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Biological Morality

October 29, 2010

Over at the New York Times, primatologist Frans De Waal has written a fascinating essay delving into the question of where morality comes from, but I think he doesn’t quite understand the opinions of religious believers about the origins of morality–at least not believers like me. De Waal argues very convincingly that there is much evidence in his research and that of other biologists showing that many animals–most particularly those that live in community like humans–exhibit a sense of morality, which is to say, a sense of right and wrong separate from what will simply enable them to get their most basic needs immediately met. This scientific data, he says, is “a scandal” among religious people and I don’t really see why that must be so.

What do the biological roots of morality have to do with the question of whether morality could exist, as De Waal puts it, “without God”? De Waal points to religious leaders such as Al Sharpton who once said, “If there is no order to the universe, and therefore some being, some force that ordered it, then who determines what is right or wrong? There is nothing immoral if there’s nothing in charge.” And then De Waal opines:

I am wary of anyone whose belief system is the only thing standing between them and repulsive behavior. Why not assume that our humanity, including the self-control needed for livable societies, is built into us? Does anyone truly believe that our ancestors lacked social norms before they had religion? Did they never assist others in need, or complain about an unfair deal? Humans must have worried about the functioning of their communities well before the current religions arose, which is only a few thousand years ago. Not that religion is irrelevant, but it is an add-on rather than the wellspring of morality.

I agree wholeheartedly with De Waal’s contention that morality is built into our biology and that we would possess the capacity to be moral with or without religion. But that is a very different thing than saying that we would possess a capacity for morality with our without God. It is an article of my faith that God created us (and some animals, it seems) to have a capacity for morality, for an altruistic sense of good and evil and right and wrong. And we do not need to confess some sort of religious faith or practice any religious rituals to know and love the good and recognize and loath the bad–God saw to that in creation. Of course religion is not “the wellspring of morality.” God is.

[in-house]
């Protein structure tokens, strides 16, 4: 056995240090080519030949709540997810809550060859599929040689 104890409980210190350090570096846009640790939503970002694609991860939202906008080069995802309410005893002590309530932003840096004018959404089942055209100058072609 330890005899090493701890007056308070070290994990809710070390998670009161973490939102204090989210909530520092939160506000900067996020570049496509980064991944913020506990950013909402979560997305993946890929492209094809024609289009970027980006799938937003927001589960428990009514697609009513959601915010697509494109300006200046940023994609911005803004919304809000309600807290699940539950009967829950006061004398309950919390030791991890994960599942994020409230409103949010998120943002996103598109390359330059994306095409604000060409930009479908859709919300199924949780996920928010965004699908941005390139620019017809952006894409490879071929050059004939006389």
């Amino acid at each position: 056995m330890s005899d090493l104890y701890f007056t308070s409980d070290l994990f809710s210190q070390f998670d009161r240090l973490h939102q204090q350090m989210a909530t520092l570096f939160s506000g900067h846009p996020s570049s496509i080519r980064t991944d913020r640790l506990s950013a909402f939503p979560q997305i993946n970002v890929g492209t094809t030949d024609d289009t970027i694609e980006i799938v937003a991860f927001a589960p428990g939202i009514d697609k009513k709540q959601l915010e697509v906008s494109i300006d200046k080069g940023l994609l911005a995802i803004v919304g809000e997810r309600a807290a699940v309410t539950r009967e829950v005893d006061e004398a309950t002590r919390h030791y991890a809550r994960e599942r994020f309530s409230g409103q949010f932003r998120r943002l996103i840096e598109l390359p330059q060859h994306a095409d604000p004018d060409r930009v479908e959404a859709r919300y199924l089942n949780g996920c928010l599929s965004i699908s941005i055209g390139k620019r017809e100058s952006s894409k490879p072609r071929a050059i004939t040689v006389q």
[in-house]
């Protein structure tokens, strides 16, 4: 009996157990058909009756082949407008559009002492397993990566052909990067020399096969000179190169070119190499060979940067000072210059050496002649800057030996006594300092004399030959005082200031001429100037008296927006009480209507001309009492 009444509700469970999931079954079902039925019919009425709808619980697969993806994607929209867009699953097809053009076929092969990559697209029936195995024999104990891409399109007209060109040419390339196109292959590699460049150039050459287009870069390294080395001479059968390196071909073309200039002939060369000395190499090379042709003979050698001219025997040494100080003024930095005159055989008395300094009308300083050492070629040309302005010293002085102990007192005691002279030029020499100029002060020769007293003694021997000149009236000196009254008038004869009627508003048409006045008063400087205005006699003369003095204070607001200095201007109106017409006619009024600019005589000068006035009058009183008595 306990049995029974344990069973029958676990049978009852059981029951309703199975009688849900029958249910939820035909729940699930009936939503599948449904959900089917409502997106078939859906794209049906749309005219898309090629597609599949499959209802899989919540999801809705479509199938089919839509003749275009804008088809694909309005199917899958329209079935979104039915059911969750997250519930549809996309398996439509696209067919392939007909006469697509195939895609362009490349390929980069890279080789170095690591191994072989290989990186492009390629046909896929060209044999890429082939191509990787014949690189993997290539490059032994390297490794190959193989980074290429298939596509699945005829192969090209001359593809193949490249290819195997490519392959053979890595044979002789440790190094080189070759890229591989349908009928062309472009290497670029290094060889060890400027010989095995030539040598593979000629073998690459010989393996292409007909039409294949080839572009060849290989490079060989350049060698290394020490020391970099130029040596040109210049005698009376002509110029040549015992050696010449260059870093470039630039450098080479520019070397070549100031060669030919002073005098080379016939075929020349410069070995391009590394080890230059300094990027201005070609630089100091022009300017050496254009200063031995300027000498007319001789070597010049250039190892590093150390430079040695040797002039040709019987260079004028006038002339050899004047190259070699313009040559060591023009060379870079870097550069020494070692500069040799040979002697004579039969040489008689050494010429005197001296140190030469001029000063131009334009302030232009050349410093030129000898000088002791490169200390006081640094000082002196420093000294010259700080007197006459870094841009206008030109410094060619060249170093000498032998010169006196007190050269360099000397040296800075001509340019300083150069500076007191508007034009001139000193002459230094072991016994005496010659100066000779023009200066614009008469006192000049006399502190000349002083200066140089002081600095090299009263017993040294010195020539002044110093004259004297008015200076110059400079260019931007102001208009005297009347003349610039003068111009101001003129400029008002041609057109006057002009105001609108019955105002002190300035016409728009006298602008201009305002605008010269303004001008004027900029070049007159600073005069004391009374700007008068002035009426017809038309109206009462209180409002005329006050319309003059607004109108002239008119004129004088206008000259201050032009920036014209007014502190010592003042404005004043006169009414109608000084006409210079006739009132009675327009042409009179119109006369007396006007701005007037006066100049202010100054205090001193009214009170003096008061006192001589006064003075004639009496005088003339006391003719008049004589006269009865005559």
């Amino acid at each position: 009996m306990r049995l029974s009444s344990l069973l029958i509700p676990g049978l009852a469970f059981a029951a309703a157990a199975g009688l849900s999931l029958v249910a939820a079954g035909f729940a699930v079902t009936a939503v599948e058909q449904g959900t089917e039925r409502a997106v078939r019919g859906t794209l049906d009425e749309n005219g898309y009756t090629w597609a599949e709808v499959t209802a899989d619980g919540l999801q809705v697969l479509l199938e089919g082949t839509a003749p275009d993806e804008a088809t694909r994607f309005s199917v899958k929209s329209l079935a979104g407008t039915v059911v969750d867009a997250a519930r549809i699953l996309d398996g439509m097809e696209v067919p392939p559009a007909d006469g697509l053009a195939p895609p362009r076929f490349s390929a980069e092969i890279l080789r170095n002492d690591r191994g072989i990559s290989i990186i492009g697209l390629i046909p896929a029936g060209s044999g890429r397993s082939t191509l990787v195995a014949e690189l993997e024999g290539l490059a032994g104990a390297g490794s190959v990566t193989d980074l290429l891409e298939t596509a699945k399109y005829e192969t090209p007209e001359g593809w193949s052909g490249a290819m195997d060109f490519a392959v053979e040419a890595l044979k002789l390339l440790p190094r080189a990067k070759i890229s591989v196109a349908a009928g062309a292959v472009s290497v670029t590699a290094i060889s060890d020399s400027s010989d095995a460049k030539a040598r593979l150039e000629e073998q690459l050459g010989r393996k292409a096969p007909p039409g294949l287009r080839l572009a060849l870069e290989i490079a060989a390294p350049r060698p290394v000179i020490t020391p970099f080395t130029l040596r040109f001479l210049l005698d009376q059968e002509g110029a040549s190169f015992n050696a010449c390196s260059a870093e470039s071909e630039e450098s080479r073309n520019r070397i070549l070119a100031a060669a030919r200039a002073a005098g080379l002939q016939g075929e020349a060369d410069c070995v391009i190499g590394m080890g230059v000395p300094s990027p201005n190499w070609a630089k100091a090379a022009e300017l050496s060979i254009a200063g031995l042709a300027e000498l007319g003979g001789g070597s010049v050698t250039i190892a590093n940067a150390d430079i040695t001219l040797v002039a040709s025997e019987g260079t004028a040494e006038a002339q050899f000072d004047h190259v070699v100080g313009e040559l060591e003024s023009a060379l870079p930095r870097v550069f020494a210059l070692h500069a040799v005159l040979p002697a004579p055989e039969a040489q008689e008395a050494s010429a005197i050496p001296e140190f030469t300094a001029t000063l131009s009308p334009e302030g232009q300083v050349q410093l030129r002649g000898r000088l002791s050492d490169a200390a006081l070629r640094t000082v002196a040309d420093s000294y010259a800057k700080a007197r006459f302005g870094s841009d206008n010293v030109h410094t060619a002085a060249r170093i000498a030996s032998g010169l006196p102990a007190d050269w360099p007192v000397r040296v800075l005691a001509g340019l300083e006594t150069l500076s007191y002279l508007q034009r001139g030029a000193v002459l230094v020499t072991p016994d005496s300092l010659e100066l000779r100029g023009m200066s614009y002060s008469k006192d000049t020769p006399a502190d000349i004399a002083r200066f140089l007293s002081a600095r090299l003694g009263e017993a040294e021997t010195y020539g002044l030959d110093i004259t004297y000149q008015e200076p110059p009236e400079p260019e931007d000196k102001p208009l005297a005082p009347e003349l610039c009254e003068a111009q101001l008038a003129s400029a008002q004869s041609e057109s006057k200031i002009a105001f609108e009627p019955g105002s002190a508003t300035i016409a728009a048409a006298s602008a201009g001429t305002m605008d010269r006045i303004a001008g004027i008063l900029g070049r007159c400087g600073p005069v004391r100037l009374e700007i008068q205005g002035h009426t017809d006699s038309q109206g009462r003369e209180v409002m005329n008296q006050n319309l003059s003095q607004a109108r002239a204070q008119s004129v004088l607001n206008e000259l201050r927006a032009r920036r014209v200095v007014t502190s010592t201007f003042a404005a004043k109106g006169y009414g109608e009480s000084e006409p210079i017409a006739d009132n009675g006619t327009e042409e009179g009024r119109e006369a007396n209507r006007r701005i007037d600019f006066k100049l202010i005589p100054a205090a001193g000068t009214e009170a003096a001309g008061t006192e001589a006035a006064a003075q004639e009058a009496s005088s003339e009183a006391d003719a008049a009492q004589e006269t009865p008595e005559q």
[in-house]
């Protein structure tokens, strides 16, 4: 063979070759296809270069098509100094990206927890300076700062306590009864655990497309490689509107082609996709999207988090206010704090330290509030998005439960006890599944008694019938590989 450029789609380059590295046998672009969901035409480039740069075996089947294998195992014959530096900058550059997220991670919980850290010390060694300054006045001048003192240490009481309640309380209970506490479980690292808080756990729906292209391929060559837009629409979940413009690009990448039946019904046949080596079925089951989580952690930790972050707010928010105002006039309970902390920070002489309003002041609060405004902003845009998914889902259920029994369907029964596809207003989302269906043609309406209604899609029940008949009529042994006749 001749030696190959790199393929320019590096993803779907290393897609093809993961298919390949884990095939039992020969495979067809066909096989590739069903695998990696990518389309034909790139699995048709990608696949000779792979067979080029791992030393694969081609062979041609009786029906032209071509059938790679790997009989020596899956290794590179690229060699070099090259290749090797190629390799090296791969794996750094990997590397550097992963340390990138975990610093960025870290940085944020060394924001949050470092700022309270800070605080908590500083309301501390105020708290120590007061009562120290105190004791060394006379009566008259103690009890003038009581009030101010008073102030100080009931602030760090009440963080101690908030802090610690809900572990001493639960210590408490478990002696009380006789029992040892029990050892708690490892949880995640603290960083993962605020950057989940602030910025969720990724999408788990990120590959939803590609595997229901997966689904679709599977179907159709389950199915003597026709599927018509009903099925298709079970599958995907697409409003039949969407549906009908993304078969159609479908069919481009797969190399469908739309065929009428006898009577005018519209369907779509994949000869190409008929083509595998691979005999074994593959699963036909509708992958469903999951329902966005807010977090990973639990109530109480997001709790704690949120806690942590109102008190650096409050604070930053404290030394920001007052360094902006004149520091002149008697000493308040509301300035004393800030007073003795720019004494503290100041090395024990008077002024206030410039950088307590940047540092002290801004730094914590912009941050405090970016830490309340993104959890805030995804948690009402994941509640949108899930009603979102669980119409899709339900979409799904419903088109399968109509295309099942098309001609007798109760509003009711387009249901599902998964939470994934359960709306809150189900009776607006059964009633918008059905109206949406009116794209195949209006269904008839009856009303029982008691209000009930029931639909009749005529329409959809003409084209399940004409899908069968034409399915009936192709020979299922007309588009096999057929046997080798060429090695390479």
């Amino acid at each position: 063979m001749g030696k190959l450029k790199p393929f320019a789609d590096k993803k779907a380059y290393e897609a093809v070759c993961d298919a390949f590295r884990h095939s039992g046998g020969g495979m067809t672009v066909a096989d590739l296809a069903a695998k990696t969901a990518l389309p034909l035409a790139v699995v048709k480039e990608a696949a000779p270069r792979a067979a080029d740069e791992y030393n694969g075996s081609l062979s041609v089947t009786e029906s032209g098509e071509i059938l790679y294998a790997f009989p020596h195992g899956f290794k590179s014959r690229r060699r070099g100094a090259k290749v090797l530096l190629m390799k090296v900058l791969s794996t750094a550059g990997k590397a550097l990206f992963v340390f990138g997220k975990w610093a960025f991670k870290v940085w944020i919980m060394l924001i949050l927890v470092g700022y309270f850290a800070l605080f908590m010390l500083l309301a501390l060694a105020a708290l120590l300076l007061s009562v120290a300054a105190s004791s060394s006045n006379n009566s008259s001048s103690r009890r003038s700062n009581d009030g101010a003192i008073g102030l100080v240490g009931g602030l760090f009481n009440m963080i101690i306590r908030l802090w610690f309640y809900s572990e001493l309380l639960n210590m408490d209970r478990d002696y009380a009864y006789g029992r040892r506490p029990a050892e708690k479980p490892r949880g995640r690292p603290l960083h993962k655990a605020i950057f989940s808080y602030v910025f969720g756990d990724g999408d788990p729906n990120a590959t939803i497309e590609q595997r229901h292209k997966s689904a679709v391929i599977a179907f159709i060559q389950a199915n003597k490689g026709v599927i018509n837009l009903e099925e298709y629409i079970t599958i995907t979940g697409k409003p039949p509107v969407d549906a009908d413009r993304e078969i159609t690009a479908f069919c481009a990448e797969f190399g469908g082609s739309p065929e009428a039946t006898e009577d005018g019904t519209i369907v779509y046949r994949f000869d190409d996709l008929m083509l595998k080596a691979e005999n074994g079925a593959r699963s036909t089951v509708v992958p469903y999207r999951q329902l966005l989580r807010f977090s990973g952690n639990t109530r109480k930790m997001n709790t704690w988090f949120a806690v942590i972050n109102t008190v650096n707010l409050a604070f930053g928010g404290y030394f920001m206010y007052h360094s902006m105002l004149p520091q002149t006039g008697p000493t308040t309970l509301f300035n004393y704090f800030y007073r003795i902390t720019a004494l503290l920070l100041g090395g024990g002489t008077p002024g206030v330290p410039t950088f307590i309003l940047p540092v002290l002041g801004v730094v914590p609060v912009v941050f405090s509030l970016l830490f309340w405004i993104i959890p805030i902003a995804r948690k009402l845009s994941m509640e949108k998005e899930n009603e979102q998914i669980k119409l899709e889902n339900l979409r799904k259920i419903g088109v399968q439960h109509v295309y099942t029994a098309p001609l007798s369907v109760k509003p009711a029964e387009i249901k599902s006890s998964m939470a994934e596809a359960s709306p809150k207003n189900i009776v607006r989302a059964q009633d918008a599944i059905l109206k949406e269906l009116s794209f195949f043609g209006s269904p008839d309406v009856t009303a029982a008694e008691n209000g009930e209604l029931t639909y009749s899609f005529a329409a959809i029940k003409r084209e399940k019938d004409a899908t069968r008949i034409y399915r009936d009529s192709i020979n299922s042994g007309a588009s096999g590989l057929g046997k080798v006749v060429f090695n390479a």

So I think De Waal is mis-reading Sharpton (not my first choice for “defender of the faith”). Maybe I don’t know what Sharpton really meant any more than De Waal, but what I hear Sharpton saying is that the existence of morality in us (and in other animals) is, for the believer, evidence of the existence of God; not: we must believe in the existence of God to be moral. Indeed, De Waal’s essay–with its catalogue of evidence that morality is a part of our biology (that is: our animal nature) and not some intellectual or cultural construct we use to control our biology–makes me all the more aware of God’s presence in me and the entire created universe. I find my faith especially renewed by this paragraph:

Mammals may derive pleasure from helping others in the same way that humans feel good doing good. Nature often equips life’s essentials — sex, eating, nursing — with built-in gratification. One study found that pleasure centers in the human brain light up when we give to charity. This is of course no reason to call such behavior “selfish” as it would make the word totally meaningless. A selfish individual has no trouble walking away from another in need. Someone is drowning: let him drown. Someone cries: let her cry. These are truly selfish reactions, which are quite different from empathic ones. Yes, we experience a “warm glow,” and perhaps some other animals do as well, but since this glow reaches us via the other, and only via the other, the helping is genuinely other-oriented.

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